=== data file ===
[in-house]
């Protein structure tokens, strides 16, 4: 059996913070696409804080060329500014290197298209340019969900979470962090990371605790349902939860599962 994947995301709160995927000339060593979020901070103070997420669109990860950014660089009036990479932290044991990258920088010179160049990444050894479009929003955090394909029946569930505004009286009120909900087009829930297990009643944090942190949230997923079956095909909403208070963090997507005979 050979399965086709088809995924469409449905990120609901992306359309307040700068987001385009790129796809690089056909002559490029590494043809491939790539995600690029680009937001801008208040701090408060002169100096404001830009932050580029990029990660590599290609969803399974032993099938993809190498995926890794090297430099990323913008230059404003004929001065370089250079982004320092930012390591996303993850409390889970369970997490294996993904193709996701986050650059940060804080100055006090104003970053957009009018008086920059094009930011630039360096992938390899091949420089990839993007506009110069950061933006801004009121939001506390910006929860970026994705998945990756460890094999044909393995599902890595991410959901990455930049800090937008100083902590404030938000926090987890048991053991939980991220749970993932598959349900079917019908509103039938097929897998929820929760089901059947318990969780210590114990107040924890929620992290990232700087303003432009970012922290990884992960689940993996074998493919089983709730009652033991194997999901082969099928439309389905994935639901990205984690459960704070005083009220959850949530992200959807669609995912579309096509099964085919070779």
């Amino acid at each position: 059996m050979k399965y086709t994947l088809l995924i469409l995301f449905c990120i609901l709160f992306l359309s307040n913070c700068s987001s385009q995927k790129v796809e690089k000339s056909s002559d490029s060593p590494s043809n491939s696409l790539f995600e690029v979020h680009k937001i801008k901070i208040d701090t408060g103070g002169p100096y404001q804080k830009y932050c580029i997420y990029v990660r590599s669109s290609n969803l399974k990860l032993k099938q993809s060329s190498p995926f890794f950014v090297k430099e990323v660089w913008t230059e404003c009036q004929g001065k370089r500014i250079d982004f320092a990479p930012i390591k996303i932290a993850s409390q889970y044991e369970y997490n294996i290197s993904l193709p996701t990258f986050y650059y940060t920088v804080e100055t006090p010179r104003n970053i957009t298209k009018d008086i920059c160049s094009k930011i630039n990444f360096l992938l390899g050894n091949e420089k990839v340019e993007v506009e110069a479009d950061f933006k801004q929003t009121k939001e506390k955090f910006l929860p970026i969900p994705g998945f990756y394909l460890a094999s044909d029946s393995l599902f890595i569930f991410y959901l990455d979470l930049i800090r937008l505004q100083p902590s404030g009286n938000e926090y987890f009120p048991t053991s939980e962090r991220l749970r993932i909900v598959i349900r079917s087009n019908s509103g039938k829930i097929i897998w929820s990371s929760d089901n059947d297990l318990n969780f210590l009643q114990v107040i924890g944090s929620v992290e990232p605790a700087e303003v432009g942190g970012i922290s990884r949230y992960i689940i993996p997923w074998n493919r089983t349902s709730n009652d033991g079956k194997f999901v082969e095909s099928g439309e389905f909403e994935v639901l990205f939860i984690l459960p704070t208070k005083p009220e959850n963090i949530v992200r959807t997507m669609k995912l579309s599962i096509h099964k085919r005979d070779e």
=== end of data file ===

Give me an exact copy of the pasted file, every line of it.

[in-house]
């Protein structure tokens, strides 16, 4: 059996913070696409804080060329500014290197298209340019969900979470962090990371605790349902939860599962 994947995301709160995927000339060593979020901070103070997420669109990860950014660089009036990479932290044991990258920088010179160049990444050894479009929003955090394909029946569930505004009286009120909900087009829930297990009643944090942190949230997923079956095909909403208070963090997507005979 050979399965086709088809995924469409449905990120609901992306359309307040700068987001385009790129796809690089056909002559490029590494043809491939790539995600690029680009937001801008208040701090408060002169100096404001830009932050580029990029990660590599290609969803399974032993099938993809190498995926890794090297430099990323913008230059404003004929001065370089250079982004320092930012390591996303993850409390889970369970997490294996993904193709996701986050650059940060804080100055006090104003970053957009009018008086920059094009930011630039360096992938390899091949420089990839993007506009110069950061933006801004009121939001506390910006929860970026994705998945990756460890094999044909393995599902890595991410959901990455930049800090937008100083902590404030938000926090987890048991053991939980991220749970993932598959349900079917019908509103039938097929897998929820929760089901059947318990969780210590114990107040924890929620992290990232700087303003432009970012922290990884992960689940993996074998493919089983709730009652033991194997999901082969099928439309389905994935639901990205984690459960704070005083009220959850949530992200959807669609995912579309096509099964085919070779």
């Amino acid at each position: 059996m050979k399965y086709t994947l088809l995924i469409l995301f449905c990120i609901l709160f992306l359309s307040n913070c700068s987001s385009q995927k790129v796809e690089k000339s056909s002559d490029s060593p590494s043809n491939s696409l790539f995600e690029v979020h680009k937001i801008k901070i208040d701090t408060g103070g002169p100096y404001q804080k830009y932050c580029i997420y990029v990660r590599s669109s290609n969803l399974k990860l032993k099938q993809s060329s190498p995926f890794f950014v090297k430099e990323v660089w913008t230059e404003c009036q004929g001065k370089r500014i250079d982004f320092a990479p930012i390591k996303i932290a993850s409390q889970y044991e369970y997490n294996i290197s993904l193709p996701t990258f986050y650059y940060t920088v804080e100055t006090p010179r104003n970053i957009t298209k009018d008086i920059c160049s094009k930011i630039n990444f360096l992938l390899g050894n091949e420089k990839v340019e993007v506009e110069a479009d950061f933006k801004q929003t009121k939001e506390k955090f910006l929860p970026i969900p994705g998945f990756y394909l460890a094999s044909d029946s393995l599902f890595i569930f991410y959901l990455d979470l930049i800090r937008l505004q100083p902590s404030g009286n938000e926090y987890f009120p048991t053991s939980e962090r991220l749970r993932i909900v598959i349900r079917s087009n019908s509103g039938k829930i097929i897998w929820s990371s929760d089901n059947d297990l318990n969780f210590l009643q114990v107040i924890g944090s929620v992290e990232p605790a700087e303003v432009g942190g970012i922290s990884r949230y992960i689940i993996p997923w074998n493919r089983t349902s709730n009652d033991g079956k194997f999901v082969e095909s099928g439309e389905f909403e994935v639901l990205f939860i984690l459960p704070t208070k005083p009220e959850n963090i949530v992200r959807t997507m669609k995912l579309s599962i096509h099964k085919r005979d070779e």